Phoebe Sumter CEO Brandi Lunneborg reports COVID-19 numbers are growing in Sumter County and surrounding areas
AMERICUS – In her weekly facebook live update on Friday, August 6, Phoebe Sumter CEO Brandi Lunneborg stated that the numbers of COVID-19 transmission rate has “increased exponentially” over the last two weeks since her last facebook live update.
“Two weeks ago, we had two COVID patients here at Phoebe Sumter. Today, we have nine. We had as many as 11 just this week,” Lunneborg said. “In Albany, we had 24 patients just two weeks ago and now, we have 88 patients.”
Lunneborg went on to say that testing positivity rates are now over 20 percent, which is considered a high rate of community transmission by the U.S. Department of Health.
“Georgia reported over 6,000 cases in a single day across the state on August 3, which is showing that wide spread transmission is occurring in our state,” Lunneborg said. “Hospitalization rates are up and hospitals across the state, including ours, are struggling to accommodate all the volume as we try to serve all the patients in our communities who need us.”
As a result of the increase of COVID patients at Phoebe Sumter and the other hospitals in the Phoebe Healthcare System, Lunneborg stated that once again, they have had to reduce visitation hours to keep everyone safe and that non-COVID patients can still have one visitor per patient. “We’re trying to keep at least one person with a patient at all times who does not have COVID,” Lunneborg said.
She add by encouraging people to review Phoebe Sumter Medical Center’s website for visitation guidelines before they come to visit their loved ones at the hospital.
Lunneborg went on to say that in Sumter County, the vaccination rate has only moved by one percent in the last two weeks from 37 to 38 percent and that there has been a little more of an increase in the numbers of partially-vaccinated people. That number has gone up to 43 percent.
Lunneborg continued her update by stating that Phoebe Sumter will be requiring all of its staff and workers to either be vaccinated or go through weekly testing before October 4 to ensure safety at the facility. “That’s important that we move in that direction. Lots of other healthcare providers and companies are also beginning to have those conversations because of the increase in safety,” Lunneborg said. “Our healthcare heroes have worked really hard. Their safety is our top priority, as is yours, and we need to lead the way in that area,” she continued.
Lunneborg added that Phoebe is increasing its accessibility to vaccinations at all of its primary care facilities across the area and that its mobile unit will continue to provide regional access to vaccines at various events in different communities in the area. “No appointment is required for those typically so it’s a lot more convenient,” Lunneborg said. She went on to state that next Saturday, August 14, Phoebe Sumter would be holding a community vaccination event at Friendship Missionary Baptist Church, which is located at 411 Cotton Avenue in Americus. The event will take place at the church from 9 a.m. to 12 p.m. next Saturday, August 14. “You don’t need an appointment. You can join us for the event and receive your vaccine right there,” Lunneborg said. “If you’d prefer to schedule an appointment at primary care, you call 229-312-MYMD (6963) and we can take care of that.” Lunneborg went on to say that if any church or organization would like to schedule a vaccination event or any event in which large numbers of people would be attending where vaccinations could be offered, Phoebe would be extremely happy to do that. Lunneborg continued by stating that if any church, organization or business would like to allow its staff or employees to have a question and answer session about COVID-19 or about the vaccine, the medical staff at Phoebe Sumter would be happy to do that as well.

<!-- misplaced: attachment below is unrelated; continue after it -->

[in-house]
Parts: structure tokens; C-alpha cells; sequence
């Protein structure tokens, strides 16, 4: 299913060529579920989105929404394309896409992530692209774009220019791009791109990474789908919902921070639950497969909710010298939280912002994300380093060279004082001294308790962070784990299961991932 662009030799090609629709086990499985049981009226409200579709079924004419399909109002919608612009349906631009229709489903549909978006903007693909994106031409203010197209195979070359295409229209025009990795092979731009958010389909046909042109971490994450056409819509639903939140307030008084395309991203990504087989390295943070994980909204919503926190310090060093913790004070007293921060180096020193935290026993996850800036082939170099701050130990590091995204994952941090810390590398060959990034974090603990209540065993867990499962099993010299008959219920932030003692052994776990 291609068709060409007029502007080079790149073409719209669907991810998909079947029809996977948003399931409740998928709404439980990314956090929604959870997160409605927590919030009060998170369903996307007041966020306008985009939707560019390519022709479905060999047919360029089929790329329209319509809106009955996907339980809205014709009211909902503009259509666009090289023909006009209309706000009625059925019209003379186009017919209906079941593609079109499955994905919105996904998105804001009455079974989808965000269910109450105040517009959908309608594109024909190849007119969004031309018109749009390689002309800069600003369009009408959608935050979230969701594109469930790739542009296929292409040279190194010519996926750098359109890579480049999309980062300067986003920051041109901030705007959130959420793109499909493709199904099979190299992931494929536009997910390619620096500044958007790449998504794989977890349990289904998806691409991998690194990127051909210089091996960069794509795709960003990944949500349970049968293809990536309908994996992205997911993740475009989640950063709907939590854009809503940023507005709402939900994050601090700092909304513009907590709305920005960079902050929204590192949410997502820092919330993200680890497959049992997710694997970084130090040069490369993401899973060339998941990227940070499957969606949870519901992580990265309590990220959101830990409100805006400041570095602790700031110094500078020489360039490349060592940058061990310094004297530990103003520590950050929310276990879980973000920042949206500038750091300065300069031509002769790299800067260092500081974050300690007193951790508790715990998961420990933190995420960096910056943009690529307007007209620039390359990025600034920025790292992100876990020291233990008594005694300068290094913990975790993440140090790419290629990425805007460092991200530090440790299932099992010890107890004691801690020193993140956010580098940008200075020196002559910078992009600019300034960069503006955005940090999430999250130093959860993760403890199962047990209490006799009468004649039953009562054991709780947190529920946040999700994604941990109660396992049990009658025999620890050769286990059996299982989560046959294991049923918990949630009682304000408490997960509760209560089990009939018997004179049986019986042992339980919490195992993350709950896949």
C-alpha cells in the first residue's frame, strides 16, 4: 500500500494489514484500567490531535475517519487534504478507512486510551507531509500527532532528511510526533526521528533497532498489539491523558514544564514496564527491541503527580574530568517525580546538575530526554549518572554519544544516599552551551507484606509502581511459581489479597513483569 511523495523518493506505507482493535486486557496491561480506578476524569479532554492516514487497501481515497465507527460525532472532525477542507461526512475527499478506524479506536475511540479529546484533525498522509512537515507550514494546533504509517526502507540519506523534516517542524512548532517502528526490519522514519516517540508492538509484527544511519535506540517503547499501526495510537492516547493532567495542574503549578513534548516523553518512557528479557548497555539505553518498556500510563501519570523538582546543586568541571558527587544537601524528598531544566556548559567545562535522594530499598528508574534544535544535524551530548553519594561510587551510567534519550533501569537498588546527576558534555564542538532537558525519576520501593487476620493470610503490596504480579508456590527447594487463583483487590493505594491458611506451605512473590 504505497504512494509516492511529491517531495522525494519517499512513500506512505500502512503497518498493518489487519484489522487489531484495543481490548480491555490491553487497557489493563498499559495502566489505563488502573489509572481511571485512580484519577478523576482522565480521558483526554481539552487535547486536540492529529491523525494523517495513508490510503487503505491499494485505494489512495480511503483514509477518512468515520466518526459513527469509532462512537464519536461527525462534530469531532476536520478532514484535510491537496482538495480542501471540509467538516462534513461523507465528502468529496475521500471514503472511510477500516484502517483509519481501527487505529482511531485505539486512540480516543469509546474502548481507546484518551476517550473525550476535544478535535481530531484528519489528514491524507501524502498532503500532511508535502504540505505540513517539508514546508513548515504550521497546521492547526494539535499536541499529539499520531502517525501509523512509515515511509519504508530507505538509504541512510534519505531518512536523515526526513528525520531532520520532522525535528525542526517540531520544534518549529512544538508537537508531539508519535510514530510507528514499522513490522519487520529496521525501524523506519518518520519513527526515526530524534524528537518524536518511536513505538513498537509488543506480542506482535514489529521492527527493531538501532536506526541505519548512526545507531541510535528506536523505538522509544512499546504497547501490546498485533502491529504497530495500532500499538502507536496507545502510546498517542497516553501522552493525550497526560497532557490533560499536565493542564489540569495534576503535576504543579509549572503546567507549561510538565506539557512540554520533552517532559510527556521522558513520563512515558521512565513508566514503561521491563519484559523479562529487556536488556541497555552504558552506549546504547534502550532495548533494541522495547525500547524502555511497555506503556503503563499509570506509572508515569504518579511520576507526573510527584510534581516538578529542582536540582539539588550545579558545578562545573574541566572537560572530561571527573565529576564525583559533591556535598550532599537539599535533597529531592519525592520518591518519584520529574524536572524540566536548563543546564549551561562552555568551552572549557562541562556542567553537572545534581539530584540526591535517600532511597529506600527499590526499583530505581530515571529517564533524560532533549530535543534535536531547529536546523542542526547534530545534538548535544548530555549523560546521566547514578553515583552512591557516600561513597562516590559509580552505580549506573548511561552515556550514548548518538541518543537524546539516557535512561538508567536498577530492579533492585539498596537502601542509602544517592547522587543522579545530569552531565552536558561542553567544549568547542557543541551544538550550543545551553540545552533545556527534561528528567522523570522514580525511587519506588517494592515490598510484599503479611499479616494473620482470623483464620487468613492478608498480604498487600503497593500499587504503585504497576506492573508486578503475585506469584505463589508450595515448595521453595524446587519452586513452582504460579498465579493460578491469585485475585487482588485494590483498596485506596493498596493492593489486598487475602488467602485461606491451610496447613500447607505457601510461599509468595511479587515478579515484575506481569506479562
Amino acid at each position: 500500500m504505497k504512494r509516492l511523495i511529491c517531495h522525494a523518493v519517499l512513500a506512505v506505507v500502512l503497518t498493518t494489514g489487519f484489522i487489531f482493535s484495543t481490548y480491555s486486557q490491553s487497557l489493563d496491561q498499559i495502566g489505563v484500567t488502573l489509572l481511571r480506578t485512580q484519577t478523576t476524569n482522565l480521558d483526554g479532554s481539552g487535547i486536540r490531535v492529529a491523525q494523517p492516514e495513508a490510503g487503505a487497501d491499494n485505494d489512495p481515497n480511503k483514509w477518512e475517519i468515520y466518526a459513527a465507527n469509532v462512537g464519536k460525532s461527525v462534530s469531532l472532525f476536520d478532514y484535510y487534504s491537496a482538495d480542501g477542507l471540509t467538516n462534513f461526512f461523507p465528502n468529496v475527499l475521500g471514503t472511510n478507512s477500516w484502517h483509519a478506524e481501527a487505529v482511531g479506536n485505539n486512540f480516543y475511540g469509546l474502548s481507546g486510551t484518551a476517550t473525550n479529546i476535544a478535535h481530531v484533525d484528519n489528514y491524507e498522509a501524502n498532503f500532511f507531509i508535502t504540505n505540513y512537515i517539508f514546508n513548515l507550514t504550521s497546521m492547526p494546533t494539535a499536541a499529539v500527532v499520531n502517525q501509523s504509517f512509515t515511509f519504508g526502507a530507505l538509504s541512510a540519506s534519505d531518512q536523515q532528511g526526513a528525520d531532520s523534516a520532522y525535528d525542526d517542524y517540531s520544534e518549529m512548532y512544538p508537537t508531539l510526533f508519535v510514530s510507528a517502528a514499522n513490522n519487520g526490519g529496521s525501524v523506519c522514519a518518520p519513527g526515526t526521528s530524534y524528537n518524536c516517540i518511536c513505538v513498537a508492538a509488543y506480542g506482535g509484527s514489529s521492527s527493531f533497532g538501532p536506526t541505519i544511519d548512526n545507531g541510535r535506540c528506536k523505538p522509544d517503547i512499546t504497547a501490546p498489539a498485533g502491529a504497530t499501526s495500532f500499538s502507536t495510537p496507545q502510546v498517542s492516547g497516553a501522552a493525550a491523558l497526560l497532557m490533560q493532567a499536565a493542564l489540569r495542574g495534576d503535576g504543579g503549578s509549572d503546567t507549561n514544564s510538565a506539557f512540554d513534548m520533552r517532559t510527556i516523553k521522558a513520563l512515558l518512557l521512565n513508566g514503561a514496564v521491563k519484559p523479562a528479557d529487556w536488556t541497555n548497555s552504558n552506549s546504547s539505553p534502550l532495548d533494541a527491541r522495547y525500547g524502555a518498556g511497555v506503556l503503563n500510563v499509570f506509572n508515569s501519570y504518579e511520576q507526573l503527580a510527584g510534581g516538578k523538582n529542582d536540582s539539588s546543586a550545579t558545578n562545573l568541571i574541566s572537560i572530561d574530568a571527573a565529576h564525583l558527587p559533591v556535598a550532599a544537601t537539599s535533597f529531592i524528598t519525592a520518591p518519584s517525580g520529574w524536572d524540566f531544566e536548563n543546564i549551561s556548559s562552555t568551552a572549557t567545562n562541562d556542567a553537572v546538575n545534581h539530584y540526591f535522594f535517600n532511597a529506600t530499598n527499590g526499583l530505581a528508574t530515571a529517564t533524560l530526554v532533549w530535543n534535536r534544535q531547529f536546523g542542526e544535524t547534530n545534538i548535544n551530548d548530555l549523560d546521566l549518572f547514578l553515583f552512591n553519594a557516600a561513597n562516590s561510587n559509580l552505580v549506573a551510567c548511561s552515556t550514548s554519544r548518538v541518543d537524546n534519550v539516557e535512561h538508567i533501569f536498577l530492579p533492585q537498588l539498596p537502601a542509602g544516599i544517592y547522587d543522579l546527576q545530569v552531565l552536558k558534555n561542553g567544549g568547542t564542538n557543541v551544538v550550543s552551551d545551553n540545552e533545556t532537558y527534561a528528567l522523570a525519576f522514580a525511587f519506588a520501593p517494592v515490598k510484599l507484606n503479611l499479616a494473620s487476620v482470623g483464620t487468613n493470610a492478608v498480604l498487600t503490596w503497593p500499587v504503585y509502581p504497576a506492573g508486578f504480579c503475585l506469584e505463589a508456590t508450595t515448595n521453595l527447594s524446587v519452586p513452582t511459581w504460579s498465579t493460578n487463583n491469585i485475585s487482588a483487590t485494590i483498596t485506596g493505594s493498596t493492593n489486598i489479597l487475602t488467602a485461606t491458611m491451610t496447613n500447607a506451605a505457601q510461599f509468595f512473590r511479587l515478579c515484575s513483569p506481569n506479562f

For those who would like to schedule such a forum, they can call Marcus Johnson at 229-931-6812.
Lunneborg also stated that Phoebe Sumter would be offering the Monoclonal Antibody Treatment for those diagnosed with COVID-19 and have high risk factors for severe illness. According to Lunneborg, it is a treatment that the hospital has been doing since January of this year. However, Lunneborg added that the treatment must begin within 10 days of the onset of symptoms. She encouraged anyone who has been exposed to COVID and is not feeling well to reach out to his/her doctor or healthcare provider and get tested. “If you meet those criteria, we may be able to get you in for that and it has been a very successful treatment, but it has to be done fairly early” Luneburg said. “Don’t delay. Give your primary care doctor a call. We do need a referral so you will have to be seen by someone before you get that.” She continued to stress that the Monoclonal Antibody Treatment is very successful, but that it needs to be done in the very early stages of the virus.
Finally, Luneburg thanked all of those who have been listening to her Facebook live updates and expressed appreciation to the community for all of its help and support during the pandemic. She finished by reminding everyone to keep masking while in large crowds and indoors where transmission is fairly possible, to stay socially distant, use good hand hygiene and to get vaccinated. “The more people we have vaccinated, the quicker this will begin to taper off and we’re all looking forward to COVID being in the rearview mirror,” Lunneborg said.
For more information and to listen to Lunneborg’s weekly updates, go to Phoebe Sumter Medical Center’s facebook page.